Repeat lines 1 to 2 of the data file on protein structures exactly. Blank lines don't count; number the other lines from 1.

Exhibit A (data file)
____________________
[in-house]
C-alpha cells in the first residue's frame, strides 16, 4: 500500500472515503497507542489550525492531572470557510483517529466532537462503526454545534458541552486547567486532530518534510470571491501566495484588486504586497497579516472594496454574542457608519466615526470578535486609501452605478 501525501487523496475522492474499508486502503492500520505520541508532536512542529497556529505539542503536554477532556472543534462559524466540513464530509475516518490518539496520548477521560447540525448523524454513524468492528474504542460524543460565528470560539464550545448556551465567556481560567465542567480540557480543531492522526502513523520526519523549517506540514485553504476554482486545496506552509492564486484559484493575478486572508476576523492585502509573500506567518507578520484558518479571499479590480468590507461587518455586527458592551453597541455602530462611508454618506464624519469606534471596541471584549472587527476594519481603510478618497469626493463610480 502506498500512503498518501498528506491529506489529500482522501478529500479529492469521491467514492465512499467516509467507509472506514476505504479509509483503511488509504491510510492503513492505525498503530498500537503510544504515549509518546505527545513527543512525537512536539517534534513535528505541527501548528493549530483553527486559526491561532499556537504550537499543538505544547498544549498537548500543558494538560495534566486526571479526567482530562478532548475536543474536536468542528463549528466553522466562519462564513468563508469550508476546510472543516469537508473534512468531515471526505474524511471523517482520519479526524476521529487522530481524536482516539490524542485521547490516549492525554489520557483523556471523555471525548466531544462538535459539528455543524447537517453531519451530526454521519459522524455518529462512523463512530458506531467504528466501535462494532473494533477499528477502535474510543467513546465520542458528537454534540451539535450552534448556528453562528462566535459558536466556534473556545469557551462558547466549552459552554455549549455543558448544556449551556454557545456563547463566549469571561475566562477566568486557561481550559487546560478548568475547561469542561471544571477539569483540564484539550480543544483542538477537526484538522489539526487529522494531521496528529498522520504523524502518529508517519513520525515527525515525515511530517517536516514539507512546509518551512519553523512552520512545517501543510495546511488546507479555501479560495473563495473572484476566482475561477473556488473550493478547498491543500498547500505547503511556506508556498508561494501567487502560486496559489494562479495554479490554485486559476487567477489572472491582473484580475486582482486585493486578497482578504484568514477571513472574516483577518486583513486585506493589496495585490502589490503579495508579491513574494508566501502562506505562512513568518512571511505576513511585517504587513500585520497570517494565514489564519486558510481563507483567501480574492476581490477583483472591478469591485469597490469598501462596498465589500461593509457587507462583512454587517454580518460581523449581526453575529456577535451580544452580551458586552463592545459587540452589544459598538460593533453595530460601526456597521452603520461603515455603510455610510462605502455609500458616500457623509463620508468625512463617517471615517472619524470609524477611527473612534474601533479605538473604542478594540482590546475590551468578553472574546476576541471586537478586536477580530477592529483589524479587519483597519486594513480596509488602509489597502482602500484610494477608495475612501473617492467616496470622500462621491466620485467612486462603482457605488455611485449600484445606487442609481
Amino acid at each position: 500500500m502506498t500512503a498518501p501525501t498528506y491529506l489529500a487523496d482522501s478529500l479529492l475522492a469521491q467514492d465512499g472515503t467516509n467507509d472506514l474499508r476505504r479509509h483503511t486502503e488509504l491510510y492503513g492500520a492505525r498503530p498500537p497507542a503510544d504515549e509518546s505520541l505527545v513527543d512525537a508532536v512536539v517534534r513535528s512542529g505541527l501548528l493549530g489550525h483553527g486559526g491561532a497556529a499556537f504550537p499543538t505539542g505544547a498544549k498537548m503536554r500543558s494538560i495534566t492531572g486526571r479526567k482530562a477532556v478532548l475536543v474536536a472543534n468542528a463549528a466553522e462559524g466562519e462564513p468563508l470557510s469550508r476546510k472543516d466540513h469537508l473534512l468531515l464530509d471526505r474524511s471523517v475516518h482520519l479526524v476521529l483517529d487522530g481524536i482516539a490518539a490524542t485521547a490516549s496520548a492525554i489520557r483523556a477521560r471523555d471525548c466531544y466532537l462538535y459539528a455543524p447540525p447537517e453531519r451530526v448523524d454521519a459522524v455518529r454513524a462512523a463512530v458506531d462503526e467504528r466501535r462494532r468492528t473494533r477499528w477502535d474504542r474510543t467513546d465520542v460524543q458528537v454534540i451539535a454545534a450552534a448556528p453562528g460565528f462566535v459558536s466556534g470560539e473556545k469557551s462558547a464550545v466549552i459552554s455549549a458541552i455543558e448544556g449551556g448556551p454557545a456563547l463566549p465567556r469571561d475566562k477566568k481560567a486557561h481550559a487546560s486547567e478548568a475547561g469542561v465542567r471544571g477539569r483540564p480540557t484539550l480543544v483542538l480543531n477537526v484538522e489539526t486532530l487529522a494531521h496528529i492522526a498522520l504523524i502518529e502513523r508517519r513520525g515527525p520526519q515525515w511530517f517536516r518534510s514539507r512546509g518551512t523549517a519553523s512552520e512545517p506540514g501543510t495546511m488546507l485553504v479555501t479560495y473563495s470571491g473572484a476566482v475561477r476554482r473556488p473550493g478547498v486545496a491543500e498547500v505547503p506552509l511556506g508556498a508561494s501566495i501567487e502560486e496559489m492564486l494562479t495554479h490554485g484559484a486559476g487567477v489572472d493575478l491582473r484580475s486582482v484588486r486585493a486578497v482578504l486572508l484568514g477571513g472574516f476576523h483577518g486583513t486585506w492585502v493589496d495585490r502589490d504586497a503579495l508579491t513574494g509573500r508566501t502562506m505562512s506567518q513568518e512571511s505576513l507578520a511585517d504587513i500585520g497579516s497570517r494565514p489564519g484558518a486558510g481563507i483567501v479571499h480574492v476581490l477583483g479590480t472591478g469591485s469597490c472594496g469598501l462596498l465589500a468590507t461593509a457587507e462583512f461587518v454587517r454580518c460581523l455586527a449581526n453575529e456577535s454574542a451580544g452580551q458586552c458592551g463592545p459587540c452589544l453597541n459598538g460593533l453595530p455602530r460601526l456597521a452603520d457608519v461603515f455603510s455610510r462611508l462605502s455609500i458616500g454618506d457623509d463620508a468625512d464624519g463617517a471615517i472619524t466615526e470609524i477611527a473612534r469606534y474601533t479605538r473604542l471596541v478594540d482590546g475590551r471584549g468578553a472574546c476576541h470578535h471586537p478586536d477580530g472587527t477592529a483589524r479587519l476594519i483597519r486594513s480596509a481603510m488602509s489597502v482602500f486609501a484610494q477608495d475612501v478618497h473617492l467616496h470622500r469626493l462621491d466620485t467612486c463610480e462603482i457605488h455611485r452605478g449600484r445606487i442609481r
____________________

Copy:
[in-house]
C-alpha cells in the first residue's frame, strides 16, 4: 500500500472515503497507542489550525492531572470557510483517529466532537462503526454545534458541552486547567486532530518534510470571491501566495484588486504586497497579516472594496454574542457608519466615526470578535486609501452605478 501525501487523496475522492474499508486502503492500520505520541508532536512542529497556529505539542503536554477532556472543534462559524466540513464530509475516518490518539496520548477521560447540525448523524454513524468492528474504542460524543460565528470560539464550545448556551465567556481560567465542567480540557480543531492522526502513523520526519523549517506540514485553504476554482486545496506552509492564486484559484493575478486572508476576523492585502509573500506567518507578520484558518479571499479590480468590507461587518455586527458592551453597541455602530462611508454618506464624519469606534471596541471584549472587527476594519481603510478618497469626493463610480 502506498500512503498518501498528506491529506489529500482522501478529500479529492469521491467514492465512499467516509467507509472506514476505504479509509483503511488509504491510510492503513492505525498503530498500537503510544504515549509518546505527545513527543512525537512536539517534534513535528505541527501548528493549530483553527486559526491561532499556537504550537499543538505544547498544549498537548500543558494538560495534566486526571479526567482530562478532548475536543474536536468542528463549528466553522466562519462564513468563508469550508476546510472543516469537508473534512468531515471526505474524511471523517482520519479526524476521529487522530481524536482516539490524542485521547490516549492525554489520557483523556471523555471525548466531544462538535459539528455543524447537517453531519451530526454521519459522524455518529462512523463512530458506531467504528466501535462494532473494533477499528477502535474510543467513546465520542458528537454534540451539535450552534448556528453562528462566535459558536466556534473556545469557551462558547466549552459552554455549549455543558448544556449551556454557545456563547463566549469571561475566562477566568486557561481550559487546560478548568475547561469542561471544571477539569483540564484539550480543544483542538477537526484538522489539526487529522494531521496528529498522520504523524502518529508517519513520525515527525515525515511530517517536516514539507512546509518551512519553523512552520512545517501543510495546511488546507479555501479560495473563495473572484476566482475561477473556488473550493478547498491543500498547500505547503511556506508556498508561494501567487502560486496559489494562479495554479490554485486559476487567477489572472491582473484580475486582482486585493486578497482578504484568514477571513472574516483577518486583513486585506493589496495585490502589490503579495508579491513574494508566501502562506505562512513568518512571511505576513511585517504587513500585520497570517494565514489564519486558510481563507483567501480574492476581490477583483472591478469591485469597490469598501462596498465589500461593509457587507462583512454587517454580518460581523449581526453575529456577535451580544452580551458586552463592545459587540452589544459598538460593533453595530460601526456597521452603520461603515455603510455610510462605502455609500458616500457623509463620508468625512463617517471615517472619524470609524477611527473612534474601533479605538473604542478594540482590546475590551468578553472574546476576541471586537478586536477580530477592529483589524479587519483597519486594513480596509488602509489597502482602500484610494477608495475612501473617492467616496470622500462621491466620485467612486462603482457605488455611485449600484445606487442609481